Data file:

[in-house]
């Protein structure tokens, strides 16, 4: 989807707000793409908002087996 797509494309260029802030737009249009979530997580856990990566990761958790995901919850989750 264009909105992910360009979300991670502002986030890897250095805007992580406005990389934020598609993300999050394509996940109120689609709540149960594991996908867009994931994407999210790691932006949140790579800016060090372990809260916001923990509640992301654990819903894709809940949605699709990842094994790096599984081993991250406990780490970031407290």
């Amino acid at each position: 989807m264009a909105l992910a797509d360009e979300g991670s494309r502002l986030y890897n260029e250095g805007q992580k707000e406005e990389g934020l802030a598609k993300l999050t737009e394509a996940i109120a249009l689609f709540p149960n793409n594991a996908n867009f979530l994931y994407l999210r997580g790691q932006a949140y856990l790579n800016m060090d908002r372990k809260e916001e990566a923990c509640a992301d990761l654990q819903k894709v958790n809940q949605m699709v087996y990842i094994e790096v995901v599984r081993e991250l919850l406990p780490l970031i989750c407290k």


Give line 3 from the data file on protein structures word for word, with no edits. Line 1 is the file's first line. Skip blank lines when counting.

């Amino acid at each position: 989807m264009a909105l992910a797509d360009e979300g991670s494309r502002l986030y890897n260029e250095g805007q992580k707000e406005e990389g934020l802030a598609k993300l999050t737009e394509a996940i109120a249009l689609f709540p149960n793409n594991a996908n867009f979530l994931y994407l999210r997580g790691q932006a949140y856990l790579n800016m060090d908002r372990k809260e916001e990566a923990c509640a992301d990761l654990q819903k894709v958790n809940q949605m699709v087996y990842i094994e790096v995901v599984r081993e991250l919850l406990p780490l970031i989750c407290k």